Unraveling ecological signals from a global warming event of the past

This article has related content: Isotopic filtering reveals high sensitivity of planktic calcifiers to Paleocene–Eocene thermal maximum warming and acidification Brittany N. Hupp, D. Clay Kelly, John W. Williams

As we face the increasing threat of global warming and its associated effects, paleontologists and paleoclimatologists alike look to the geological record to investigate how rapid, natural global warming events of the past have impacted the Earth system. One of the most important archives for investigating climate change in the geological past is the marine sediment record (1). In the open oceans, sediment particles, organic matter, and the shells of marine microorganisms, are constantly raining down on the seafloor and accumulating as marine sediments (1). In the relative quiescence of the deep sea, these sediments can build up relatively undisturbed for millions of years (1). Analysis of the chemical signals in these sediments that are influenced by temperature has allowed for the reconstruction of changing global climates throughout the last 70 million years (2).

The first half of the Cenozoic (66 million years to 34 million years ago) was characterized by “hothouse” and “warmhouse” climates, when global temperatures were between 5 °C and 10 °C warmer than the present day (2), and atmospheric CO2 was estimated to be between 500 and 3,000 parts per million (3). Against this backdrop of an already warm world, between 56 million and 46 million years ago, there were a series of rapid global warming events called “hyperthermals” (2). These hyperthermal events are geologically brief, typically <200,000 y in duration, and associated with sharp negative carbon isotope excursions (2). The Paleocene–Eocene thermal maximum (PETM), which occurred ∼56 million years ago, was the largest of these events (2). It was first discovered in the early 1990s as a pronounced shift in the climate records of a deep-sea sediment core from the Southern Ocean (4). Since that time, the PETM has become the most studied Cenozoic hyperthermal, and, due to its potential analogy to anthropogenic climate change, it remains a key interval of Earth history for climatological research.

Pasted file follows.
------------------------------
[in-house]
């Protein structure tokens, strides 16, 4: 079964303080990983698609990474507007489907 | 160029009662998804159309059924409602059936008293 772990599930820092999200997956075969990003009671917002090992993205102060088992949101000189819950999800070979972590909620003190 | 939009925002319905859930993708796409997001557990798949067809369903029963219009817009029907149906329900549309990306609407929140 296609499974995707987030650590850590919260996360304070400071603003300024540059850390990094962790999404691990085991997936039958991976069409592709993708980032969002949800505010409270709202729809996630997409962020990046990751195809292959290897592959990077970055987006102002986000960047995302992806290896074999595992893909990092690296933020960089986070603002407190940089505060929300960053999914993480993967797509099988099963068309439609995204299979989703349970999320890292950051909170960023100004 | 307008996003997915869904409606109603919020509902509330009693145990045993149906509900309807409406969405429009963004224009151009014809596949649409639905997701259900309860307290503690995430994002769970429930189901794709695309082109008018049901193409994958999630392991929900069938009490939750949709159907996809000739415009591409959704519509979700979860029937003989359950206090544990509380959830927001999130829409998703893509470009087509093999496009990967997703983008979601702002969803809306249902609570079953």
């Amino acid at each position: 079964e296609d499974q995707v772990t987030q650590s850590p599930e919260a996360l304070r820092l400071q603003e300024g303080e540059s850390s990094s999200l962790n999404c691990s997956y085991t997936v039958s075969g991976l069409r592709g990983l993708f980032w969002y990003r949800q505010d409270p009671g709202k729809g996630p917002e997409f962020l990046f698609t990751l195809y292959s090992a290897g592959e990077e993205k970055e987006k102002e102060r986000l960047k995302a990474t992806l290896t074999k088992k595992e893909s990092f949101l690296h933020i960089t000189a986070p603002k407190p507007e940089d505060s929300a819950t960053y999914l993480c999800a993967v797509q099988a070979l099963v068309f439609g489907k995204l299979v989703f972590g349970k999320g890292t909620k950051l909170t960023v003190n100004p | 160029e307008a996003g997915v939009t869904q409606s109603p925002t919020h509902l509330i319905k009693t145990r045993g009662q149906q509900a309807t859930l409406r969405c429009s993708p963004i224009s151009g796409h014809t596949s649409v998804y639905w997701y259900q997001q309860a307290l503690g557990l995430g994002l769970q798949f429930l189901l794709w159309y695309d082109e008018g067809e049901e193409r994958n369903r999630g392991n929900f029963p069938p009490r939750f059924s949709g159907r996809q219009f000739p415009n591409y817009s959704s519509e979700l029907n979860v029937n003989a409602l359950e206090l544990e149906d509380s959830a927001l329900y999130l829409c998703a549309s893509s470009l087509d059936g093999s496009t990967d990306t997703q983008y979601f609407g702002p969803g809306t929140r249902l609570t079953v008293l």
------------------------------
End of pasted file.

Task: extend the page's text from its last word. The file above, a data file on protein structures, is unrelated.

Aze T., 2022. Unraveling ecological signals from a global warming event of the past. Proceedings of the National Academy of Science USA 119(13): e2201495119. doi: 10.1073/pnas.2201495119. Article.

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